||Introduction and administrivia
||No class (MLK day)
|3 ||1/26|| Survival lessons from birds and fishes |
|4 ||2/2 || Why am I living in this neighborhood? |
|5 ||2/9 || A weird world where we don't know how large we are |
|6 ||2/16|| Are cities like animals? |
|7 ||2/23|| Why are my friends better than I? |
|8 ||3/2 || You won't believe what this class will cover. |
|9 ||3/9 || Catch me if you can |
|10||3/16 ||Spring break |
|12||3/30|| Dilemmas in back scratching behaviors in prisons |
|13||4/6 || Braaainz! |
|14||4/13|| Bananas, Lego, and Subprime mortgage crisis|
|15||4/20|| Is Florida a human's graveyard? |
|16||4/27 ||Final project presentation |
|17||5/4 ||Final Exam week |
|17||5/8 ||Final paper deadline |
Complex systems are everywhere from
living cells to our society. Complex interactions in these systems
bring about fascinating emergenet phenomena. To understand them,
complex systems approach leverages mathematical and computational
tools, and uncover simple governing rules and universalities across
complex systems. The study of complex systems is inherently
interdisciplinary thanks to the general applicability of methods and
universalities of phenomena. This course will overview the study of
complex systems, revolving around the following questions:
What are the complex systems around us? What
characterizes complex systems? How can we understand complex
systems? How can we apply the approach to other systems?
The main objective of this course is to support your
research on complex systems and the project will be the most
important part of the course. In addition, we will also talk about
the mechanisms of science itself as well as practical aspects of
- Time & Location
- Informatics West 122
First meeting: Jan. 12th, 2015
- Yong-Yeol Ahn (YY)
Office: Informatics East Room 316
Phone: (812) 856 2920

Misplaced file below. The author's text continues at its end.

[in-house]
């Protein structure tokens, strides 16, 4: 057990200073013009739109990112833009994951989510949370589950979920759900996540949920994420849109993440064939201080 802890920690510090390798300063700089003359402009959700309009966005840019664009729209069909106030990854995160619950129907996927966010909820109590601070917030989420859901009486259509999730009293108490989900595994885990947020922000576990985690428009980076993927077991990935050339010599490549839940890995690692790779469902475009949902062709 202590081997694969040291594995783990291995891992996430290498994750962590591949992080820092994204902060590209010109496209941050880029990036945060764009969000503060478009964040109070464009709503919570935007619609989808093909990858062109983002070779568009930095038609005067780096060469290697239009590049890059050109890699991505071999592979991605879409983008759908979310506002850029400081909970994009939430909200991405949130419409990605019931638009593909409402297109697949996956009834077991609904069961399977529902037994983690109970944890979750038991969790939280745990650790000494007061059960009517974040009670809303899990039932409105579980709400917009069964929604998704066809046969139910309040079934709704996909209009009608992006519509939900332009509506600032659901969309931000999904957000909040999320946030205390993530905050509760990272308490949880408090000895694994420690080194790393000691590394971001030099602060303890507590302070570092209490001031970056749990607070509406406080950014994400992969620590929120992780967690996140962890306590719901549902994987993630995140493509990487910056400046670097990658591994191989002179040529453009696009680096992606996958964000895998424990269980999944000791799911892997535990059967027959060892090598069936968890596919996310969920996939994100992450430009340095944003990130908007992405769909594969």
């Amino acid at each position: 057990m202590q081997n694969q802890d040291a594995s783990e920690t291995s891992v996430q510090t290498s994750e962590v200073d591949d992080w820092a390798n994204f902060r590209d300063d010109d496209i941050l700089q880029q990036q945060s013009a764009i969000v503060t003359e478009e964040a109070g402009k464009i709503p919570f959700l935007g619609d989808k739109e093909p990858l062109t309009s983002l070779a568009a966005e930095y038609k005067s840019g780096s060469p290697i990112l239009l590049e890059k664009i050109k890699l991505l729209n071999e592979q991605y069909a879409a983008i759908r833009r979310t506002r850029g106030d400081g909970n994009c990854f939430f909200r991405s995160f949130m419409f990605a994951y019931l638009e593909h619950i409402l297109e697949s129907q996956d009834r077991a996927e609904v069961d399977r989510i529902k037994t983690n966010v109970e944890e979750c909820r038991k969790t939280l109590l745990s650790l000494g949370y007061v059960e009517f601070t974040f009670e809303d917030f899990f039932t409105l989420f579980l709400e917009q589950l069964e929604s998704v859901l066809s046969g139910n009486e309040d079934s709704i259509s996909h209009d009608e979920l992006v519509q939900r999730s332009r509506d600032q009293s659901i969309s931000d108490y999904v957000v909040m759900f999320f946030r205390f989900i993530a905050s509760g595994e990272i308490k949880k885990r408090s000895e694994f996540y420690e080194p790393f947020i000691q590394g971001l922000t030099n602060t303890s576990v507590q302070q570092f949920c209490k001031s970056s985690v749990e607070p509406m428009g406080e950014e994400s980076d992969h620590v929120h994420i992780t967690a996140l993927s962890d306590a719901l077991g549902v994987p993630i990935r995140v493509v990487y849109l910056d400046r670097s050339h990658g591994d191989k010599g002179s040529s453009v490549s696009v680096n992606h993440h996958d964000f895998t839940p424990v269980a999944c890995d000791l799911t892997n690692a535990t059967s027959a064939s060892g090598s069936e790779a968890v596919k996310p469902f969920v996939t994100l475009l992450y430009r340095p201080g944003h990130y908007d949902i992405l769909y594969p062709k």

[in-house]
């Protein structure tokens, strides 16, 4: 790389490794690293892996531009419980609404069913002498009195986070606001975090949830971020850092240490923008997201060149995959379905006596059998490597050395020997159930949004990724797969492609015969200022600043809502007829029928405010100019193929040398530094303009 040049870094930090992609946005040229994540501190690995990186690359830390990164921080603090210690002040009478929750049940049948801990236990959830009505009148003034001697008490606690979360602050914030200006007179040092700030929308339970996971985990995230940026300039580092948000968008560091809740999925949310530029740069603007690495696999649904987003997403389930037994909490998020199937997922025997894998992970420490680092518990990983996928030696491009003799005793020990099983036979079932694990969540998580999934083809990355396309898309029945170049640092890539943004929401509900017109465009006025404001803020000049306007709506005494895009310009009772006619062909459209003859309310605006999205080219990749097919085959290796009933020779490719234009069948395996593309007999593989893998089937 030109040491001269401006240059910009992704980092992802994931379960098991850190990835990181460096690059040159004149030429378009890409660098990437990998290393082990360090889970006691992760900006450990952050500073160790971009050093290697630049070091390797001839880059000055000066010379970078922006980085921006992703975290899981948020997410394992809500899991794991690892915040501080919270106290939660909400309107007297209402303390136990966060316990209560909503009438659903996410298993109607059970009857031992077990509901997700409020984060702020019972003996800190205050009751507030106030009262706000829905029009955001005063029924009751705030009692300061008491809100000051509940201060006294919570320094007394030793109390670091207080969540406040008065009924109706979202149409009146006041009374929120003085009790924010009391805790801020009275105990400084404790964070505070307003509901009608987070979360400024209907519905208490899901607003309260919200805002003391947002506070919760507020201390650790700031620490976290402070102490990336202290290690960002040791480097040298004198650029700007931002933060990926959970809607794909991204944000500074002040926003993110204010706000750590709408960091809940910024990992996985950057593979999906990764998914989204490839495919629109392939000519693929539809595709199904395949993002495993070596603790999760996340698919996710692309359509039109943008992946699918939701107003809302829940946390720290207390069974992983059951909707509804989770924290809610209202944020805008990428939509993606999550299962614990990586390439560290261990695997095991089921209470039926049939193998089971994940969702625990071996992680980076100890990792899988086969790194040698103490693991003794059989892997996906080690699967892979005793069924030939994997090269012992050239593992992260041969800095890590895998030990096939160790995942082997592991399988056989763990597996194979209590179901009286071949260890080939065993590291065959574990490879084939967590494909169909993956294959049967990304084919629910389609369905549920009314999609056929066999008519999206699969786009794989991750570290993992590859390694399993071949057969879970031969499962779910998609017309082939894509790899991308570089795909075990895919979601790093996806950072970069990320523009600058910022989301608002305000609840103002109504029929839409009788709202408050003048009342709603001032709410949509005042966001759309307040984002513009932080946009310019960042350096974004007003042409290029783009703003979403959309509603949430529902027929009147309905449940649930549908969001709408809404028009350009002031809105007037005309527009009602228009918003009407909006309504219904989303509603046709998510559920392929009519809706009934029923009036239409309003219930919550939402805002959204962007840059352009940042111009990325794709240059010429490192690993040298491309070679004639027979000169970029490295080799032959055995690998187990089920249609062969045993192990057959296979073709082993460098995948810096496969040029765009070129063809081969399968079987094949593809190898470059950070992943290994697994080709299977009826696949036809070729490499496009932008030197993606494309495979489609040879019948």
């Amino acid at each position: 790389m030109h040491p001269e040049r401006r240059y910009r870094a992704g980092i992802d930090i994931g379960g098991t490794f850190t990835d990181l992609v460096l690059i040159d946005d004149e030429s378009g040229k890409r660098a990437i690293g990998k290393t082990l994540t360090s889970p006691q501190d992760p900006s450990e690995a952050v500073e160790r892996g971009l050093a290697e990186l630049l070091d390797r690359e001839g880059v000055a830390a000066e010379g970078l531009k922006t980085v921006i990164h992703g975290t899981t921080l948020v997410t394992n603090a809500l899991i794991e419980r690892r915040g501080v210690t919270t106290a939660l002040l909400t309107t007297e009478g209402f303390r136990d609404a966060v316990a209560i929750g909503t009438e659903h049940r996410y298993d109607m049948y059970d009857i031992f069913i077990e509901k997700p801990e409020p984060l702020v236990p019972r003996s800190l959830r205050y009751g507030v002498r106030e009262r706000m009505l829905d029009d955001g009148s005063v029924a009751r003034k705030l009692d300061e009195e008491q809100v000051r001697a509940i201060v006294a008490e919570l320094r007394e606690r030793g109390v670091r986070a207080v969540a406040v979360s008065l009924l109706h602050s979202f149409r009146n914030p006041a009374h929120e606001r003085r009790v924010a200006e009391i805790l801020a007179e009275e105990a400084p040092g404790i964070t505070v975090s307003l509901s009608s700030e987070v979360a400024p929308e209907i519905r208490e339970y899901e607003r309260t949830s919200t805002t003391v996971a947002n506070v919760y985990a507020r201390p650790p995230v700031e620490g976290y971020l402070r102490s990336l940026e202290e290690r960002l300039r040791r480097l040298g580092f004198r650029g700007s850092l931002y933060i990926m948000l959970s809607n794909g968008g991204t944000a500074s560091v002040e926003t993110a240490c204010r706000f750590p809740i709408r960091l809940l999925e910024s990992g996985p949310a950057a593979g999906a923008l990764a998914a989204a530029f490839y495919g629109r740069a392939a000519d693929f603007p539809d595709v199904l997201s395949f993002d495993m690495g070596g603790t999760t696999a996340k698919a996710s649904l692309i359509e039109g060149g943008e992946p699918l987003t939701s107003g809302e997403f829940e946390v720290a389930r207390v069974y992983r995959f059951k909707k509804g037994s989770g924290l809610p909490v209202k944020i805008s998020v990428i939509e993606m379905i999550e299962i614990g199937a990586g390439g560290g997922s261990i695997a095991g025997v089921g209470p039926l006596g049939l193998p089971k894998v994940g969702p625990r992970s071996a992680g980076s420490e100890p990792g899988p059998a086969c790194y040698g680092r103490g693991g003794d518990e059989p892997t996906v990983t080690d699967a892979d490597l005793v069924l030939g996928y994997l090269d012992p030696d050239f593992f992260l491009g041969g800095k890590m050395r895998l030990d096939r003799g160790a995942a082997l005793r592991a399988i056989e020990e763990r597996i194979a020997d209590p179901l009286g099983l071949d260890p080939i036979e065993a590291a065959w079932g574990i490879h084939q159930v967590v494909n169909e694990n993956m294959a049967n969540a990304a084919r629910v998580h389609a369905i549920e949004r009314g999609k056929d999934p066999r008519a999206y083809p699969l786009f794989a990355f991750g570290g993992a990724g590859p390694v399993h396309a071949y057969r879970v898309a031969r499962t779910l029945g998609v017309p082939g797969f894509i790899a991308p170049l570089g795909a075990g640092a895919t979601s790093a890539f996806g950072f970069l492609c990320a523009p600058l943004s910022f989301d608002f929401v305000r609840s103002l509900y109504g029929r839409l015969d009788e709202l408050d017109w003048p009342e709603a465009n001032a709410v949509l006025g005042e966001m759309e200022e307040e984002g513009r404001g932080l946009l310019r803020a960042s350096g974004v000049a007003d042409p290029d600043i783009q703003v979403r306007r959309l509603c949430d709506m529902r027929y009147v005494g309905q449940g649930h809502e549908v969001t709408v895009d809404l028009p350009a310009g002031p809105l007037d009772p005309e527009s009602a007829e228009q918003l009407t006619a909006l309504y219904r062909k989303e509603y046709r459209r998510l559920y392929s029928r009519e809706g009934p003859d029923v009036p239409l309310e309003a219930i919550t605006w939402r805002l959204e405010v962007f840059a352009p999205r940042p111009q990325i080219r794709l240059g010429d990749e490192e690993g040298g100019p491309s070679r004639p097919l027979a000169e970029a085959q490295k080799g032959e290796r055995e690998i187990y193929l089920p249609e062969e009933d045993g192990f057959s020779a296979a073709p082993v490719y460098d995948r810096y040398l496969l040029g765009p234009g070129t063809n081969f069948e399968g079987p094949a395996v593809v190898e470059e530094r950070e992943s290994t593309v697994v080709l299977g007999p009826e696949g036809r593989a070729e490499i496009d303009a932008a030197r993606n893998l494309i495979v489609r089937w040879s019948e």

Office hours: Tuesday 4pm-5:30pm; I'm happy to talk
right after the class or by appointment
(you can email me or
use MeetMe: http://doodle.com/yyahn)
- All announcements and communication about the course will be
through the course mailing
list and Canvas.
- No textbook required. Readings (mostly scientific papers) will be
- This course is open only to graduate students. There is no formal
prerequisite but basic understanding of probability, information
theory, and linear algebra, as well as some experiences in
programming will be assumed.
The deliverables are:
- Project proposal (Due: 2/23): this document should convincingly
state the motivation (why should we care?), provide a review of
existing related work (what have been already done?), and lay out
your approach (how can it be solved?)
- Proposal presentation: We will follow the Ignite
format. You can have 20 slides and each slide will
auto-advance every 15 seconds. Let me know when you
want to present.
- Checkpoint I (3/23): a draft for the final paper. Although I will
discuss and give feedbacks throughout the class, I believe that it is
helpful to have a couple of checkpoint where you can mentally hinge
- Checkpoint II (4/13): a draft for the final paper.
- Project presentation (4/27).
- Final paper (5/8): you are expected to submit a formal,
publishable research paper. The strength of the results, which cannot